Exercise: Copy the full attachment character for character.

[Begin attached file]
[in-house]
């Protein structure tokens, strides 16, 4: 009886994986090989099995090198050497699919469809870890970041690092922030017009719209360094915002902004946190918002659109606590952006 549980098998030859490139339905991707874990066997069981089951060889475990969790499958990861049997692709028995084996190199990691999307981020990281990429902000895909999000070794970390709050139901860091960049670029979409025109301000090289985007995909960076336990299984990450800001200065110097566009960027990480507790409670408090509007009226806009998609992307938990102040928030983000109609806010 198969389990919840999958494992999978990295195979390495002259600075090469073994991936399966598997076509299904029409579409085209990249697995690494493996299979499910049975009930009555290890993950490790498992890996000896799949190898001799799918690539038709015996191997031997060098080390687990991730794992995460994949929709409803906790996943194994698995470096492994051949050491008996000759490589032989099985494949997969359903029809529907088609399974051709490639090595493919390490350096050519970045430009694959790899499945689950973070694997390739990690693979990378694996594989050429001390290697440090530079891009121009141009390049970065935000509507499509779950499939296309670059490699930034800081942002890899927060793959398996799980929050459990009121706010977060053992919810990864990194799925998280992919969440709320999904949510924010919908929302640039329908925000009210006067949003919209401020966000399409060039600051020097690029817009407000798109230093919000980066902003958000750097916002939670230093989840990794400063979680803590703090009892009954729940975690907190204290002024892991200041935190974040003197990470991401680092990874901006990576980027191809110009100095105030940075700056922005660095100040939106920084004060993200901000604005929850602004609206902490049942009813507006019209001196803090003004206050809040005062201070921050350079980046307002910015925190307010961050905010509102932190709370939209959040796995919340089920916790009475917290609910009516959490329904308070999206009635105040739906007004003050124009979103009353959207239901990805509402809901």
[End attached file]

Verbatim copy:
[in-house]
């Protein structure tokens, strides 16, 4: 009886994986090989099995090198050497699919469809870890970041690092922030017009719209360094915002902004946190918002659109606590952006 549980098998030859490139339905991707874990066997069981089951060889475990969790499958990861049997692709028995084996190199990691999307981020990281990429902000895909999000070794970390709050139901860091960049670029979409025109301000090289985007995909960076336990299984990450800001200065110097566009960027990480507790409670408090509007009226806009998609992307938990102040928030983000109609806010 198969389990919840999958494992999978990295195979390495002259600075090469073994991936399966598997076509299904029409579409085209990249697995690494493996299979499910049975009930009555290890993950490790498992890996000896799949190898001799799918690539038709015996191997031997060098080390687990991730794992995460994949929709409803906790996943194994698995470096492994051949050491008996000759490589032989099985494949997969359903029809529907088609399974051709490639090595493919390490350096050519970045430009694959790899499945689950973070694997390739990690693979990378694996594989050429001390290697440090530079891009121009141009390049970065935000509507499509779950499939296309670059490699930034800081942002890899927060793959398996799980929050459990009121706010977060053992919810990864990194799925998280992919969440709320999904949510924010919908929302640039329908925000009210006067949003919209401020966000399409060039600051020097690029817009407000798109230093919000980066902003958000750097916002939670230093989840990794400063979680803590703090009892009954729940975690907190204290002024892991200041935190974040003197990470991401680092990874901006990576980027191809110009100095105030940075700056922005660095100040939106920084004060993200901000604005929850602004609206902490049942009813507006019209001196803090003004206050809040005062201070921050350079980046307002910015925190307010961050905010509102932190709370939209959040796995919340089920916790009475917290609910009516959490329904308070999206009635105040739906007004003050124009979103009353959207239901990805509402809901």